To: Homicide Squad
From: Josie Thiele, David Brazel, Harry Bartlett, CSI Investigators
Re: Professor Millstone Murder Case
Using the provided samples this laboratory sought to identify the dog responsible for the murder of Dr. Millstone. After careful analysis of the DNA samples submitted, the results obtained do not support a definitive conclusion as to the identity of the canine attacker. However, the results do eliminate Dr. Hedd’s dog and indicate that the responsible canine must be a closely related male, possibly the dog of the suspect student.
Evidence submitted included dog hairs and saliva swabs from the victim, and the dogs of both suspects, Dr. Hedd and an unidentified student. Isolation and amplification of the hair and saliva samples was performed using Promega Tissue and Hair Extraction Kit and the DNA IQ kit, respectively. The extracted DNA was used as template for the polymerase chain reaction (PCR) amplification of PEZ2, PEZ15, and VWF.X, chromosomal short tandem repeat (STR) regions, CHR.X and SRY, sex specific markers, and W3/6 , a mitochondrial locus. The PCR products were analyzed by either polyacrylamide gel electrophoresis (PAGE) or agarose gel electrophoresis and the canine STR and sex profiles were determined.
Figures 2 and 3 show the PAGE gel analysis of the nuclear PCR-STR products. Generally, the Millstone, Hedd and student samples had identical STR profiles. Both the number of bands and the calculated size of the bands were identical. Unfortunately, there was an issue with the amplification of the student hair and saliva samples for PEZ2, for all of the hair samples for PEZ 15, and the student hair for VWF.X. In all cases, except for student samples for PEZ2, there is still applicable data showing the comparisons across the three samples. It is possible that there was an error in the extraction of the hair DNA, leading to a failure in amplification. The calculated probability of a randomly selected canine having this profile is .2%. As was stated in the investigators report, both suspect dogs were bought from the same breeder. Based on this information, and the reported STR profiles, there is reason to believe that all three samples were taken from closely related dogs, likely as close as siblings, or even twins. From this it can be concluded that the dog that attacked Professor Millstone is either one of the two suspect dogs, or almost certainly a very close relative of those two dogs.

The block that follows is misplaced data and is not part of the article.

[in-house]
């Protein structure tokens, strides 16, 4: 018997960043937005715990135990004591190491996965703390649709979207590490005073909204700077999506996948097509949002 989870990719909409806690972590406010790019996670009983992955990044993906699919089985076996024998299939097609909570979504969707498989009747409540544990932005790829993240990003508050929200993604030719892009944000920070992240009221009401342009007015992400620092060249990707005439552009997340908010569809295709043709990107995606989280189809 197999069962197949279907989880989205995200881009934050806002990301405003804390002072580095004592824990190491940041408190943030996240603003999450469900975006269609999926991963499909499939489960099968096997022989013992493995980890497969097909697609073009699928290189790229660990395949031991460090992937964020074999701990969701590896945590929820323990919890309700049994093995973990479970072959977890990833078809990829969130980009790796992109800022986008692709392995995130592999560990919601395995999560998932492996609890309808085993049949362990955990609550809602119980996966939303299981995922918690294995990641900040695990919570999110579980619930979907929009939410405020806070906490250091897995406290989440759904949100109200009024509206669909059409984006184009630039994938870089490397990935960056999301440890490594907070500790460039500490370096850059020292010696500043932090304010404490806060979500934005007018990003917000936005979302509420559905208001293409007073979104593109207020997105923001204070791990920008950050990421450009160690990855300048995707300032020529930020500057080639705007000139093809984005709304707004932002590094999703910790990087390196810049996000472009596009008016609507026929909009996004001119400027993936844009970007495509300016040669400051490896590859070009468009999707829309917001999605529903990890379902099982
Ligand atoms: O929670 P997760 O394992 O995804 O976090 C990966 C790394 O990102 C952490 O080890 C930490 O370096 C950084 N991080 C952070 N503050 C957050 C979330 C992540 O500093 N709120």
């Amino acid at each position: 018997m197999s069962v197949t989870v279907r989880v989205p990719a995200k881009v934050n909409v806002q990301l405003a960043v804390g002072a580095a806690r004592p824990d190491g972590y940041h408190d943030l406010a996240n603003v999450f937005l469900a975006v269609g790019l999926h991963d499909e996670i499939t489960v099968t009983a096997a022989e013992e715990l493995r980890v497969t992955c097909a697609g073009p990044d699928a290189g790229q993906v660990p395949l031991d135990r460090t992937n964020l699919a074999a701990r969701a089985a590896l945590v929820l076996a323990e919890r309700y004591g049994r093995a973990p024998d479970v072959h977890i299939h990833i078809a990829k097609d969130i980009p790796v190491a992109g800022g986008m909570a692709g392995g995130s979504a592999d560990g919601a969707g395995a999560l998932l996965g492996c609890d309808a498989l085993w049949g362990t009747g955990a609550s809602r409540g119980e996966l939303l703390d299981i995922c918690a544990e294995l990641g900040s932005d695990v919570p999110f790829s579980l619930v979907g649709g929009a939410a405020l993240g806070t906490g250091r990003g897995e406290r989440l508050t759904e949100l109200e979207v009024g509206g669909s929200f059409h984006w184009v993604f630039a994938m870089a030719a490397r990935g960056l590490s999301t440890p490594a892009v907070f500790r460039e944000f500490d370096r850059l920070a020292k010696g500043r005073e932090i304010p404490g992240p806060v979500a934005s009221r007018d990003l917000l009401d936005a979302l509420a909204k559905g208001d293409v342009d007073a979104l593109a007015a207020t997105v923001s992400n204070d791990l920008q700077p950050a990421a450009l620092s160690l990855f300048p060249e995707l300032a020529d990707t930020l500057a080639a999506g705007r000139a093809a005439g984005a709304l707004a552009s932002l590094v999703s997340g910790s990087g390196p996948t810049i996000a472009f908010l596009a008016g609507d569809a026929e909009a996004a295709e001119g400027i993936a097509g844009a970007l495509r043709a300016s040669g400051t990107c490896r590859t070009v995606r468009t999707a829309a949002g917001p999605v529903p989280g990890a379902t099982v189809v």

Figure 4 shows the PAGE analysis of the mitochondrial products. The successful amplification of the controls and the ladder indicate that both the PCR and the PAGE analysis were successful. The STR profile obtained for all samples was identical and distinct from the control. This profile is identical across all samples tested, regardless of tissue. This does contradict the results of some investigators, however, since only two tissue types were analyzed it is possible that additional analysis would have revealed variation within each dog. This indicates that the dogs either all have the same mother, or their mothers are closely related. The probability of a random canine having this profile is 7.1%.
Figure 1 shows the agarose gel of the tandem PCR amplification of sex specific loci, CHR.X and SRY. The ladder indicates that the gel was run successfully, and the control male and female samples show that the PCR ran successfully and show the banding that is characteristic of the X and Y chromosomes. As shown in Table 1, the presence of the X chromosome is associated with a PCR product of approximately 169bp, and the Y chromosome is associated with a product of approximately 120bp. The investigators’ report indicated that the student’s dog was a male, and Hedd’s dog was a female. The PCR results for the student’s and Hedd’s dog were equivocal and do not show consistent results for each sample. However, the gel does show that the DNA found on Millstone came from a male canine, eliminating Hedd’s dog as a suspect. We suspect that the error was caused by sample contamination. Reports indicate that the sampling may have been done without proper forensic techniques, so new samples should be taken to guarantee proper results.
The complete STR profiles obtained for both the mitochondrial locus and chromosomal loci indicate that the felonious runt in question was either one of the two suspect dogs or a very closely related dog. The probability of a random unrelated dog having the profile found is .014%. The sex specific PCR indicates that the dog must be a male, eliminating Hedd’s dog. It is also important to look into the breeding practices of the breeder from which these dogs were bought. If they engaged in interbreeding the number of closely related dogs, which could have provided the profile found, could be quite high. Further investigation should include resampling using proper techniques, running additional loci, and questioning of the breeder to determine the likely number of closely related dogs that could have provided the profile found.
Eichmann, C., Berger, B., Steinlechner, M., and Parson, W. (2005) Estimating the probability of identity in a random dog population using 15 highly polymorphic canine STR markers, Forensic Science International 151, 37-44.
Gundry, R. L., Allard, M. W., Moretti, T. R., Honeycutt, R. L., Wilson, M. R., Monson, K. L.,and Foran, D. R. (2007) Mitochondrial DNA analysis of the domestic dog: control region variation within and among breeds, J. Forensic Sci. 52, 562-572.
Savolainen, P., Arvestad, L., and Lundeberg, J. (2000) A novel method for forensic DNA investigations: repeated-type sequence analysis of tandemly repeated mtDNA in domestic dogs, J. Forensic Sci. 45, 990-999.